2020 in a Flash

by Julius Kensan
31st December 2020
Editor-in-Chief Julius Kensan looks back at some of the notable changes within the local lifestyle industry in 2020 that has adapted itself to the pandemic, refusing to buck under its challenges.

Well, what a year. It feels even weirder typing this when it felt as if 2020 had just barely begun before we were thrown into a worldwide pandemic. If my astrology app were to tell me that I’ll be in for a transformative experience in 2020, I’ll be likely to think towards the direction of career and wealth. Instead, within the short span of a year, we’ve experienced the anxiety of a potential World War 3, Black Lives Matter movement that forces us to confront the systematic racism within our own country and not forgetting the unrest surrounding Omnibus Law that compounded the sense of helplessness in the increasingly chaotic year.

When wrapping up last year, I wrote that the city’s low air quality had intensified our desire of staying indoor, hence the rise in the popularity of indoor plants. This year, the demand has gone through the roof. Can’t be outdoor with nature? No problem, just bring them in. The pandemic has lifted our ‘plant blindness’ (the inability to notice the plants in one’s environment). Now, knowing how to distinguish calathea from philodendron is a child’s play. Still, more than the increase in appreciation of plants and interest in flora conservation, I strongly believe the experience has also opened our eyes to our untapped capacity for urban farming, which will undoubtedly transform the local F&B industry in the coming year.

Speaking of F&B, while the pandemic has severely impacted the dining industry, it also revitalised the scene in various ways. Many establishments that once only relied on walk-in diners were either pushed to be agile or else face closure. This is the year where many businesses fully embraced their digital journey as the customers carry out their spending online.

Even when the government has eased restrictions and we are finally able to dine in after being cooped up for months, things have changed drastically. One of the simplest examples is scanning QR code to access the menu. I for one am still not used to scrolling my menu instead of flipping it, but in a way, it has also optimised service. No longer do I have to wait (sometimes, in frustration) for the physical menu before deciding what to order. Plus, in an era where we’re pushing for more green initiatives, isn’t going paperless the most logical jumping point?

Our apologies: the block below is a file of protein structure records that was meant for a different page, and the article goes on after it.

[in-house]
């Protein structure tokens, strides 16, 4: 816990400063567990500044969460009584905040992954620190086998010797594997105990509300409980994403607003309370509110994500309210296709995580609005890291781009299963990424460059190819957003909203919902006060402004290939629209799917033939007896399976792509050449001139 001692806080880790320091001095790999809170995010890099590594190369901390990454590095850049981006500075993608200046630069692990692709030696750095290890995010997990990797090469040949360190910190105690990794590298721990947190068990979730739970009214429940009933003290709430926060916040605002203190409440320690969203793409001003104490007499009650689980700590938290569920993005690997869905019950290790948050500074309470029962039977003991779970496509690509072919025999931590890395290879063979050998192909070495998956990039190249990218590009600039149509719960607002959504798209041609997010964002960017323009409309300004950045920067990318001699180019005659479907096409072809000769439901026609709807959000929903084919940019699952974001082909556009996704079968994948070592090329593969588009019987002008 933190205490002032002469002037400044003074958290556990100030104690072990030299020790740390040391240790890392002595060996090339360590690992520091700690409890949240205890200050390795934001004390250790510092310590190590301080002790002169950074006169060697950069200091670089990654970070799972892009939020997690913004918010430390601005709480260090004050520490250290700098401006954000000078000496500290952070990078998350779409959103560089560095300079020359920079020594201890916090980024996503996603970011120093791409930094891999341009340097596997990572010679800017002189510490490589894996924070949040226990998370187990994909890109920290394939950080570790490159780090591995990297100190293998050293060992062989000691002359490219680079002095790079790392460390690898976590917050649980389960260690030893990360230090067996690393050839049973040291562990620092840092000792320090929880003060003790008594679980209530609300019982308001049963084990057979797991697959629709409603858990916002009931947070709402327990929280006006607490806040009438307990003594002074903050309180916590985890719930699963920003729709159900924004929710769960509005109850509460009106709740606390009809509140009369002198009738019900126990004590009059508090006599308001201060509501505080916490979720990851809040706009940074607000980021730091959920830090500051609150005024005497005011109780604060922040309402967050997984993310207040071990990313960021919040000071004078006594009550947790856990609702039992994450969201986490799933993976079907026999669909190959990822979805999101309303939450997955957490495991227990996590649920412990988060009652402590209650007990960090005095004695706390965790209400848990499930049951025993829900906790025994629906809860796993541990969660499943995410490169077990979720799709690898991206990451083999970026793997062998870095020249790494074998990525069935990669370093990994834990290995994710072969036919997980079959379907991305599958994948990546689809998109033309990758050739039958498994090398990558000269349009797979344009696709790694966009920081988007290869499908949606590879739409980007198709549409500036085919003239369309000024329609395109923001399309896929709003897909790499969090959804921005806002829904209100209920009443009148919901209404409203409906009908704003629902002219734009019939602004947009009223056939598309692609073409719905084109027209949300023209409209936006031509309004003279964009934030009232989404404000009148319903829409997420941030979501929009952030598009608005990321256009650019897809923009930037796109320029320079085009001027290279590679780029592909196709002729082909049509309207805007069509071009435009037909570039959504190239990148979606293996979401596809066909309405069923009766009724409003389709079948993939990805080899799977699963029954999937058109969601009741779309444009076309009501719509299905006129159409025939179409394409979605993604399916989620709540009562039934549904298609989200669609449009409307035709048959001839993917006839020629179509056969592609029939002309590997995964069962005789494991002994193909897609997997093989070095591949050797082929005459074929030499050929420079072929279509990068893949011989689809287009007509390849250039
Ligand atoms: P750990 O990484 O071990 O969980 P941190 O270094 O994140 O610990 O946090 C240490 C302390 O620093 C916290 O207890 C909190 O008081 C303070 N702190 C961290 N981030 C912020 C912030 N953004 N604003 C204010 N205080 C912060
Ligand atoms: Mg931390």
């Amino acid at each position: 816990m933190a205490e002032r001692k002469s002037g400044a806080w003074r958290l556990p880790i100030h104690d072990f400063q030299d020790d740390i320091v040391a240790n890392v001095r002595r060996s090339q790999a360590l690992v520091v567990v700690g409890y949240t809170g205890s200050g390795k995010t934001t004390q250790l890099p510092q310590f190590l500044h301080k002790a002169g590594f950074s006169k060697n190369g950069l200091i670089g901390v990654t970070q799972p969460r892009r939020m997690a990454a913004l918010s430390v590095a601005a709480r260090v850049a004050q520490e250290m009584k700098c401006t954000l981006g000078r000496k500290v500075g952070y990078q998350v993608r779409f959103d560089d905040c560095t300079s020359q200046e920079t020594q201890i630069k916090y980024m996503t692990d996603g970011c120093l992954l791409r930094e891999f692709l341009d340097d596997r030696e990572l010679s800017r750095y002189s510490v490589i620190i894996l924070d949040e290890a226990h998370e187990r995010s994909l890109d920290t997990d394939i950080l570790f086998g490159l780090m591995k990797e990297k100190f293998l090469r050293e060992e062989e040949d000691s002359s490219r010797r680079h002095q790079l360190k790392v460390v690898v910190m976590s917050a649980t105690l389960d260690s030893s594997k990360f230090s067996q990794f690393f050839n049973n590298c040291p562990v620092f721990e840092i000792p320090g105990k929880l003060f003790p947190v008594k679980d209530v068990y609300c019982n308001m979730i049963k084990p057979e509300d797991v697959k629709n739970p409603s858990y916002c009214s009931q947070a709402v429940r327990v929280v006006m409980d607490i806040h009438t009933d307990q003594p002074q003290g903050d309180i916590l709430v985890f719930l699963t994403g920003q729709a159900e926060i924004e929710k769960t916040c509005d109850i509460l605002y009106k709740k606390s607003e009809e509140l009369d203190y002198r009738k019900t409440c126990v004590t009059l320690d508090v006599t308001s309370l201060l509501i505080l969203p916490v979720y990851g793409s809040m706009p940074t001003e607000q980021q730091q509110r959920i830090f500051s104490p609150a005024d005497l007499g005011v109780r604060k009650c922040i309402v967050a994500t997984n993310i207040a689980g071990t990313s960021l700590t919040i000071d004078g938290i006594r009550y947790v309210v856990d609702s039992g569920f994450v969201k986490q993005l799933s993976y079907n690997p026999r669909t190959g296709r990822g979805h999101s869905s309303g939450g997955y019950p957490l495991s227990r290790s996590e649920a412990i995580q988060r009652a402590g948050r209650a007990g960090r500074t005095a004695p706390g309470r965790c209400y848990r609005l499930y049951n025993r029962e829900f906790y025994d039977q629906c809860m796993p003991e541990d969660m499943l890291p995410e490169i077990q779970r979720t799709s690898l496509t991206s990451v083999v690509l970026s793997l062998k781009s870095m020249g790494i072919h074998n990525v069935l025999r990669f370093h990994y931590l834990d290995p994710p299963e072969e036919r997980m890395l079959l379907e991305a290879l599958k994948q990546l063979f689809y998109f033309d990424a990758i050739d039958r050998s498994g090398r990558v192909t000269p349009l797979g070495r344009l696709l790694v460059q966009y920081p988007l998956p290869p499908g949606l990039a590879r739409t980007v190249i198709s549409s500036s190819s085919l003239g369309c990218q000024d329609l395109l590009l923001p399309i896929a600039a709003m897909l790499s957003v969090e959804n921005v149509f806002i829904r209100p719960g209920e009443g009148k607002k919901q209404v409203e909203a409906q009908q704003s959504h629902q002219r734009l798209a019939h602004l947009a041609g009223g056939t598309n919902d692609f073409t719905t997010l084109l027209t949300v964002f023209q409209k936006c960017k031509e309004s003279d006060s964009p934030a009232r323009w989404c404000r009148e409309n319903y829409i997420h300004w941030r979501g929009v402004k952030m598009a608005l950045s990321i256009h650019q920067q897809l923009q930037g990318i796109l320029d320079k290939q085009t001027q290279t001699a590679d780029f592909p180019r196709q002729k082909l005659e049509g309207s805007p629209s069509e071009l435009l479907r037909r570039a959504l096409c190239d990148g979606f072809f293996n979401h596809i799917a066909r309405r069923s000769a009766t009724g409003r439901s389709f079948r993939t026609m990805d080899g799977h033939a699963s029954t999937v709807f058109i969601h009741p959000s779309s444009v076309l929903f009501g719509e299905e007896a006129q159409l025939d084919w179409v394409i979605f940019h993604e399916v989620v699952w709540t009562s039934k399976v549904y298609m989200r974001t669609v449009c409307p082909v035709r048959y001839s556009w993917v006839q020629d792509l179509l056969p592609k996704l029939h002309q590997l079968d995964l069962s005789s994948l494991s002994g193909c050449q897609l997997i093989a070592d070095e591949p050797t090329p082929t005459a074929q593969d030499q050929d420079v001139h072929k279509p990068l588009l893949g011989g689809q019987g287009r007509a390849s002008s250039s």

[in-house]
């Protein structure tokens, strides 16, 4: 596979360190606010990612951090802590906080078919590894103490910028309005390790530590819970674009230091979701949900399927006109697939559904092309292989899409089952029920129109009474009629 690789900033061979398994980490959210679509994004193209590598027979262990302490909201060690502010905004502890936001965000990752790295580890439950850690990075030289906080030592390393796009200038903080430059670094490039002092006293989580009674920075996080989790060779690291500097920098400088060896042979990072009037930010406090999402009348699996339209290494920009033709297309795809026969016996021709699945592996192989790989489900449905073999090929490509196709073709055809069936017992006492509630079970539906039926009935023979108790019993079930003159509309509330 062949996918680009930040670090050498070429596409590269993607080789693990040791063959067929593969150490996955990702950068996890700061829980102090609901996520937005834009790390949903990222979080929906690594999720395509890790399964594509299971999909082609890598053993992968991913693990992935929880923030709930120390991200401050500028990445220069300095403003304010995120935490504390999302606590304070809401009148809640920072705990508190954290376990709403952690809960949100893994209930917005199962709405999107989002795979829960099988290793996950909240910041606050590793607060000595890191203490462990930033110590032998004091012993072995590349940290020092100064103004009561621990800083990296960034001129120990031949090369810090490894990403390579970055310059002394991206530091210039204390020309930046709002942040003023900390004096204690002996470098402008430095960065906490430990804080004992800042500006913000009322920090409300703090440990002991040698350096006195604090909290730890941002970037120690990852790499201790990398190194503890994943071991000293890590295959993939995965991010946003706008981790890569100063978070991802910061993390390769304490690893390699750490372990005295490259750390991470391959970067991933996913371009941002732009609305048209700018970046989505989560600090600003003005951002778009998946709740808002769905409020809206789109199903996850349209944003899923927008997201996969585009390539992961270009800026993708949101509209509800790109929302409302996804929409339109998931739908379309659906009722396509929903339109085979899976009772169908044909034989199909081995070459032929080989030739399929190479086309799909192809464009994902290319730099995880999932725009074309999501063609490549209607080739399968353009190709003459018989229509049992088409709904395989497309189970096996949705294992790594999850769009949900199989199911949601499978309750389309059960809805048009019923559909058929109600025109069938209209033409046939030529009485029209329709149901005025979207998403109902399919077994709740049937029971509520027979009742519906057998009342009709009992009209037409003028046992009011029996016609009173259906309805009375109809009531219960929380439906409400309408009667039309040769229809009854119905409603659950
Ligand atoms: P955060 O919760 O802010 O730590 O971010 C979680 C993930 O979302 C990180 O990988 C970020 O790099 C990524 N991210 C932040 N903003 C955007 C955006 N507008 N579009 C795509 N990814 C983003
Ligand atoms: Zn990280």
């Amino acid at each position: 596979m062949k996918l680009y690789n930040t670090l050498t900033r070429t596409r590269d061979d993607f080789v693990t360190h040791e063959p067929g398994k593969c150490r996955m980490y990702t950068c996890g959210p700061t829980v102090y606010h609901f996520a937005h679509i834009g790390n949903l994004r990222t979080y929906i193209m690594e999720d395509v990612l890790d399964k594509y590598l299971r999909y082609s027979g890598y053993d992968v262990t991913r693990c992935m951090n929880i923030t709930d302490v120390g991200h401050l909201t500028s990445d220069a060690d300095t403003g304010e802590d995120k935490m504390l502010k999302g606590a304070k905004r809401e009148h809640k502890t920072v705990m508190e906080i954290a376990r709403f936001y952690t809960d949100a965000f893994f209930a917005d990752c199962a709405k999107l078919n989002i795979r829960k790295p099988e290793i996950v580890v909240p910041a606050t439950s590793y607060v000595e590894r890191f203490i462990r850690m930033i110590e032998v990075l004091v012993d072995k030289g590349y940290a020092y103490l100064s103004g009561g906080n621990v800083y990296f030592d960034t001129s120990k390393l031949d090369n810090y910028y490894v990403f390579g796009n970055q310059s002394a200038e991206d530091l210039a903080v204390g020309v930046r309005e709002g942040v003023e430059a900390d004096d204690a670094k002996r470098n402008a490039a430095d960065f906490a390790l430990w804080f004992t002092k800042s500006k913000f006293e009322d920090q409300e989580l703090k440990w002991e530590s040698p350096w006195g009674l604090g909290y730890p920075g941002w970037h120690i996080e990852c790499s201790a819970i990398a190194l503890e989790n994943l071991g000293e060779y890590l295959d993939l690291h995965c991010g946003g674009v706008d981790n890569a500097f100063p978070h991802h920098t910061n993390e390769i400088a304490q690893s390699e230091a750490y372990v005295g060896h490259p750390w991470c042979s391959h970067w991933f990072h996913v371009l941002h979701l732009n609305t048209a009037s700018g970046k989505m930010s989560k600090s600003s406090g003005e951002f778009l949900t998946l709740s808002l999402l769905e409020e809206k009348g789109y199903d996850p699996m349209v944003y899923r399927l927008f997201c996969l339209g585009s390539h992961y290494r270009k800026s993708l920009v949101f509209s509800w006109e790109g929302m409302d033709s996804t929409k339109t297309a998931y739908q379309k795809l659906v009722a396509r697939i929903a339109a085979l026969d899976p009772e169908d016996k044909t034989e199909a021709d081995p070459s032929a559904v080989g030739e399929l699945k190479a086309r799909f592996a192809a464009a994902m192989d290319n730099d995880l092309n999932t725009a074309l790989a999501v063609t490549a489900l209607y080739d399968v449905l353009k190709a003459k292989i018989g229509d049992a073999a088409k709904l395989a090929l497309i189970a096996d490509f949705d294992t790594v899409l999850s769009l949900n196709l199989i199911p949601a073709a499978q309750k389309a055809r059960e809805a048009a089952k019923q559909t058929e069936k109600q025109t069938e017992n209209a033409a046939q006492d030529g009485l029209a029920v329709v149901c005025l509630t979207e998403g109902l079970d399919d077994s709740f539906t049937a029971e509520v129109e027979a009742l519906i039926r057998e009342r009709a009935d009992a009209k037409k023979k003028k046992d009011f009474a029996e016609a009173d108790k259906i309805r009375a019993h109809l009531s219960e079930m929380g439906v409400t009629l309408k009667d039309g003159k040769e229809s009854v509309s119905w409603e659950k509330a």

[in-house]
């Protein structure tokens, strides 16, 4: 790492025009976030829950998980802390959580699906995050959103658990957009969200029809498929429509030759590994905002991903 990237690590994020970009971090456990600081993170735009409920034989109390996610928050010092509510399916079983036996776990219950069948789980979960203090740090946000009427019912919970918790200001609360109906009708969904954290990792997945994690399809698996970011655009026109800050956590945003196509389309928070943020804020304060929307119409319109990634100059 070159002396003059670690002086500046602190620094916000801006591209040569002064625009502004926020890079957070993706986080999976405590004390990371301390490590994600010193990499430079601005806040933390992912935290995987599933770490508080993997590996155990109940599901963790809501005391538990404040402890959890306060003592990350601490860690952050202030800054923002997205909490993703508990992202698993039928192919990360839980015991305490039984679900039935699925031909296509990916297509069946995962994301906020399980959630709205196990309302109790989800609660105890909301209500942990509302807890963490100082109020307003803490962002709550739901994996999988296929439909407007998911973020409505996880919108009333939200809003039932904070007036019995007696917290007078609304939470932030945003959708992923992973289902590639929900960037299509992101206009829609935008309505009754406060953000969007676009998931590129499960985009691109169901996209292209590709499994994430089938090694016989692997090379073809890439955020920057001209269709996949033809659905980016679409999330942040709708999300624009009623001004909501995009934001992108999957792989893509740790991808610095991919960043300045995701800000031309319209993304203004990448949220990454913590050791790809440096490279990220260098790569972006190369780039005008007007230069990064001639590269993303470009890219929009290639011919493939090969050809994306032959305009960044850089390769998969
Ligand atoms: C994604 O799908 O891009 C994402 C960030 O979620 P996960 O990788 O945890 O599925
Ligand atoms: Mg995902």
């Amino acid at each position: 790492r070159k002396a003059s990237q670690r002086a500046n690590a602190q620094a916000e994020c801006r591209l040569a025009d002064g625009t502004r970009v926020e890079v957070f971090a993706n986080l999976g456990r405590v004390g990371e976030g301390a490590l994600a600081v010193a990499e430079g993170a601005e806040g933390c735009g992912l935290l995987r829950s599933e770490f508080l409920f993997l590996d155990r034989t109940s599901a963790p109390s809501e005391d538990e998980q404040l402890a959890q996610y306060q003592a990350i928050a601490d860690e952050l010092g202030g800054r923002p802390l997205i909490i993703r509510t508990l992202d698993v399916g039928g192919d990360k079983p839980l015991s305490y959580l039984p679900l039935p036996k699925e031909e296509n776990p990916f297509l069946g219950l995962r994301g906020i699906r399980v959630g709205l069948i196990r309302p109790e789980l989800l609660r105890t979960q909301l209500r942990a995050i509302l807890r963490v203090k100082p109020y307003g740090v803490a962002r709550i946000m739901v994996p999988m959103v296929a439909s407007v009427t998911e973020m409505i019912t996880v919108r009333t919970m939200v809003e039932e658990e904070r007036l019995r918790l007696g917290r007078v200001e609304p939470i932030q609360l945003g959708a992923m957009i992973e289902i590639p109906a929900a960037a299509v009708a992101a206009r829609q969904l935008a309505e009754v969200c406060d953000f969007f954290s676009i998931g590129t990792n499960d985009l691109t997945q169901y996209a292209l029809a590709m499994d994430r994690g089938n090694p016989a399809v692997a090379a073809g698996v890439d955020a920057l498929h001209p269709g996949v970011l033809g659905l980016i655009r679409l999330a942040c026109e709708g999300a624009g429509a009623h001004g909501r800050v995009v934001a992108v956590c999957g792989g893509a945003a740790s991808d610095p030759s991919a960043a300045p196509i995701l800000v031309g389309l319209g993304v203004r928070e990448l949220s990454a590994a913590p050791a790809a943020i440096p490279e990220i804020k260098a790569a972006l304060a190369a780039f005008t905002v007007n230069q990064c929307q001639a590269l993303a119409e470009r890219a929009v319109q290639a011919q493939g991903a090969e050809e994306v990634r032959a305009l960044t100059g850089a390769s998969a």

Still, to digitalise dining industry doesn’t mean replacing humans, but rather allowing humans to operate more efficiently. This is why 2020 is the perfect playground for local business owners to explore and do things differently. Hygiene protocols aside, they should also cast their eyes forward on how the data and analytics can radically change the way they operate, with advantages like reducing unnecessary food waste.

2020 is truly the year where “nothing ventured, nothing gained”. Home business, usually considered as a side hustle, is now a viable source of income. Earlier this month, Google has released this year’s top searches in Indonesia and it’s no surprise to find “how to sign up for a digital medium-sized business” among the mix.

Even without knowing that fact, you would probably notice it too from your Instagram Stories. I’ve seen many of my friends grit their teeth and push their way through the uncertainties of 2020 by starting their own catering business, publishing books and even cosmetic line. Of course, those ideas and desire could have been floating in their heads for years even before the pandemic, but it is this year that they decided to jump into it. It is this resilience and entrepreneurial spirit that has provided the term “home business” an attractive edge.

Recapping this year’s notable changes within the local lifestyle industries feels bizarre when a smattering number of significant events had happened and are still developing, whether within our country or around the world. Still, the earth continues to orbit, and nature carries on with or without pandemic, and whether or not the humans are in the picture. Who knows what will really happen in the coming year? In this year when many of us are enveloped in despair and grief, I hope that we can look at the whole picture and find solidarity and optimism. May we live in interesting times.